Spunt and Randall left us with perhaps their finest song, Teen Creeps, with its Sonic Youth chug and shoegaze wash of guitar, a cathartic way to send the audience back out into the night, fully vibed on No Age’s dissonant sonic hypnosis.

Chris Familton

NEWS: NO AGE new album due end Sept…

Following their Weirdo Rippers and Nouns LPs, Dean Spunt and Randy Randall (aka No Age) will release their newie Everything in Between at the end of September. In the words of the Sub Pop marketing dept…

And Everything in Between is a bold step in their creative evolution. It is a culmination of reflecting upon life’s ruptures and triumphs; the process of moving through these moments banged and bruised, yet better off for the wear and tear. They’ve pushed themselves in challenging and different directions, deconstructing their weird-out pop songs while still maintaining their original aesthetic and intent. Everything in Between sees No Age expand on the emotional force at the core of their catchy song-writing through tone, structure, noise, and samples. And, it’s their best record yet.


Life Prowler


Fever Dreaming


Common Heat



Valley Hump Crash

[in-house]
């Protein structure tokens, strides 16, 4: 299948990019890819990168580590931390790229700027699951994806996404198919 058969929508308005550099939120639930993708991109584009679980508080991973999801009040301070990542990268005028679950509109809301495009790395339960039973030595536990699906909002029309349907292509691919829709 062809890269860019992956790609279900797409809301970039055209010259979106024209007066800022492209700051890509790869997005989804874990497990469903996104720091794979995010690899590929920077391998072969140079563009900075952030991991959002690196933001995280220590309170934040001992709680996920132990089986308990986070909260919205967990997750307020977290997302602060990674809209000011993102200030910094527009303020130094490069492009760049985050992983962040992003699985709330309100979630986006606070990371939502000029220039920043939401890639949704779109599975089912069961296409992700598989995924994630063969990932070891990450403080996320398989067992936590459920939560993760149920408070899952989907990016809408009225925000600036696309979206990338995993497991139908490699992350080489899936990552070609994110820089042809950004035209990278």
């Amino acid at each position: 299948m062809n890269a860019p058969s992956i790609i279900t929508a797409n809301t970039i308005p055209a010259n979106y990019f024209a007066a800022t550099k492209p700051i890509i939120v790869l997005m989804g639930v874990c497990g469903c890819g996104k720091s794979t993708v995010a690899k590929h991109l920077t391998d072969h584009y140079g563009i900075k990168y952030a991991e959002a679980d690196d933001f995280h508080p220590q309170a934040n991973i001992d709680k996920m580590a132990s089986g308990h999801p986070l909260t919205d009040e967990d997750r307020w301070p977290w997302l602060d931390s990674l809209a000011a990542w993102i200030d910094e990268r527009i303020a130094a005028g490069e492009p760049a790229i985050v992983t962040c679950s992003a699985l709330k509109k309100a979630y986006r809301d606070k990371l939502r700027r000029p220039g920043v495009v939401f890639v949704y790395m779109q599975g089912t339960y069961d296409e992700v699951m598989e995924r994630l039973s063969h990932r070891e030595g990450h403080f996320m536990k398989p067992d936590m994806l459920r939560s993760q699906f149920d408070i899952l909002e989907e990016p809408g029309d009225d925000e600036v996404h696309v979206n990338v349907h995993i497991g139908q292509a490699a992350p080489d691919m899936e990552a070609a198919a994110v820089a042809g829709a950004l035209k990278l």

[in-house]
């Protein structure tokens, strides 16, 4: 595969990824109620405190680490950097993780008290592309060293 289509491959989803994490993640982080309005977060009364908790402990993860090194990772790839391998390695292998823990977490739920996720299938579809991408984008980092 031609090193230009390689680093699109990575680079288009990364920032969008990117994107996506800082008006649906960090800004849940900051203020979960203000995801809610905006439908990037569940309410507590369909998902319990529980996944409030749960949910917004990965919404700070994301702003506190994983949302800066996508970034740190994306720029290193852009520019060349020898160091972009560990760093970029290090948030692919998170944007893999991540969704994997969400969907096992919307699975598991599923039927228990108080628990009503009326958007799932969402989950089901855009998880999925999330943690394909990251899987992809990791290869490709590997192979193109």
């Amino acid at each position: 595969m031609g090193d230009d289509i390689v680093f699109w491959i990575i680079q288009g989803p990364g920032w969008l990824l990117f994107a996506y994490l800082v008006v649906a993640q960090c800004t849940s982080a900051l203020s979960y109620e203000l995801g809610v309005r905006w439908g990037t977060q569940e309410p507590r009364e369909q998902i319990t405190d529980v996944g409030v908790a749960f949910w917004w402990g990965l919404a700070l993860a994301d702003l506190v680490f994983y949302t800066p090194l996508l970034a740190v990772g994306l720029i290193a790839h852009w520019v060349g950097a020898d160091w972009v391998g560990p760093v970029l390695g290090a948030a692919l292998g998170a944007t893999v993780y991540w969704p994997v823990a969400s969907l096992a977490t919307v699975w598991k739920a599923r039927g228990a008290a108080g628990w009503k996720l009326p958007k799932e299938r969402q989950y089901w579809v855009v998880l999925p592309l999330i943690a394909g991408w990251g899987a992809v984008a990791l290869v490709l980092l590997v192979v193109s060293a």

Positive Amputation

Shred and Transcend

Chem Trails


Jack Ladder
Jack Ladder

Jack Ladder was the first full set we got to early in the day and it was a nice relief from the early afternoon sun to descend into the Basement venue to check out his indie rock ‘n’ soul sound. Ladder finally got going after some guitar issues and proceeded to play a set from his recent Love is Gone album. With the Pivot rhythm section (who played on the record) backing him, the songs were true to the CD versions and after a tentative start he gradually got warmed up and relaxed into a great 40 minutes of music, highlights of which included ‘Best Kept Secret’ and ‘Mother (Bird Is The Word)’.

Wandering between stages to get our bearings we came across Yves Klein Blue. Sporting a rather pretentious moniker they came across as a fairly down to earth rock band with touches of ska and polka that brought to mind comparisons to the Clash, especially in frontman Michael Tomlinson’s mannerisms and look. Confident and engaging, they caught attention and injected some early afternoon energy into the still arriving crowd.


A band trading on hype and not necessarily reputation is always going to struggle to win over skeptics and Tame Impala’s main stage set had a strong audience of curious onlookers. The sound on the stage didn’t do them any favours as it was frustratingly quiet, especially for a band that trades in pysch stoner rock that counts volume as ones of its key ingredients. By the end of their set their fans were still there but the attention of many others had wandered.

No Age